Tuesday, 7 February 2012
A model of its kind
We never cease to be astounded by the Pinot Noir explosion which was triggered by an inexplicably influential scene in that otherwise unremarkable film 'Sideways.' Perhaps the elevation of Pinot Noir to a pantheon previously consisting only of Cabernet Sauvignon, Chardonnay and Merlot was waiting to happen. Since then, Pinot Gris or Grigio seems to have arrived in that company without any particular catalyst so maybe there is hope for others?
Peter May's book "Pinotage: behind the legend" was a title on Kindle we couldn't resist. Mr. May also wrote a book (bonkbuster?) on Merlot called something like "Marylin Merlot" which we don't feel the need to download. Otherwise, there can't be many works devoted to the history and promotion of a single variety.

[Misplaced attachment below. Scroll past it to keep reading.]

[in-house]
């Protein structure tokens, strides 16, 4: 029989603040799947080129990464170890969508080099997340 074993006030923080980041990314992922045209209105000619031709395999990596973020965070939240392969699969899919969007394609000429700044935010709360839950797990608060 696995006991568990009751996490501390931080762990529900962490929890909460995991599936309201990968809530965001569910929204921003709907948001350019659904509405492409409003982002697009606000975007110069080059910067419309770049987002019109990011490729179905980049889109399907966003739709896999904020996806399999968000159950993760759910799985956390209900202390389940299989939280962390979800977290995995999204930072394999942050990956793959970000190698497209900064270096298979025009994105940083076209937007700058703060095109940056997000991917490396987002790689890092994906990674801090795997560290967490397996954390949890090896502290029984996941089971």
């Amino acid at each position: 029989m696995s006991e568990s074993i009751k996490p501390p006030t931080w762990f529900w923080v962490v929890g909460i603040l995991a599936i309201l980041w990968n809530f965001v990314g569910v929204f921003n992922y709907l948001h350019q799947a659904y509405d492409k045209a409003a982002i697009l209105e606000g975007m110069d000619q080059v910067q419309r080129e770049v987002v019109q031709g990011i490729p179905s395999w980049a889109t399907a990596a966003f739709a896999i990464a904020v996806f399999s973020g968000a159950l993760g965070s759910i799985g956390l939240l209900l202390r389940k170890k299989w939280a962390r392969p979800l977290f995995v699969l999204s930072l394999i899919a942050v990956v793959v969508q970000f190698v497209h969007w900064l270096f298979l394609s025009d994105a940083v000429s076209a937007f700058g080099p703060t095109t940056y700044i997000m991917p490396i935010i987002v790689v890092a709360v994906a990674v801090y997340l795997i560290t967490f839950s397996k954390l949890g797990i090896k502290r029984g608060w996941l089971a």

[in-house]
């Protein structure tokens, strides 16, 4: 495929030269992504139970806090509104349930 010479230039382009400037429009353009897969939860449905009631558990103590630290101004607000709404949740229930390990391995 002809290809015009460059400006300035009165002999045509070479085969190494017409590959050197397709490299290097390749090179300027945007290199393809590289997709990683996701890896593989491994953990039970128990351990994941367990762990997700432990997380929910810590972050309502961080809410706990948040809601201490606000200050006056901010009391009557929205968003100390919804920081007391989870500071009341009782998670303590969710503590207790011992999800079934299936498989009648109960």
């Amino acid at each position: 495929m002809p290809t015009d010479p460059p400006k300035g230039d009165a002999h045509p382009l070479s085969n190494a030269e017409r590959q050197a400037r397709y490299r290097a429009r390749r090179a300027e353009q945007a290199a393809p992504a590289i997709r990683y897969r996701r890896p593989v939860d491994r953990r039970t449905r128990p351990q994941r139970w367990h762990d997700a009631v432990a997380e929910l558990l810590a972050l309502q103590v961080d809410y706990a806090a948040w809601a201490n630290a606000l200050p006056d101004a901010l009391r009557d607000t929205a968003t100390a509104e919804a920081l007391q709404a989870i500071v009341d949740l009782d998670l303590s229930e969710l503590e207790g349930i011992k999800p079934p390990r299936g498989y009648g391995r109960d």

"Pinotage: behind the legend" hasn't had the effect of 'Sideways' so far but is a way it is a model for what potentially could be a genre. There are some other grape varieties which could tell a story - our favourite Ramisco (in that case a tear-jerker), the Torrontes of Argentina (a mystery tale), some of the more outlandish hybrids (humour). Even Pinot Grigio/Grauburgunder has a chequered history (see Johann Seger Ruhland).
May slightly over-eggs the "legend" of Pinotage but it is still an interesting story and this book has everything you would ever want to know about the variety. We guarantee after reading this study you will go out and buy a bottle of Pinotage.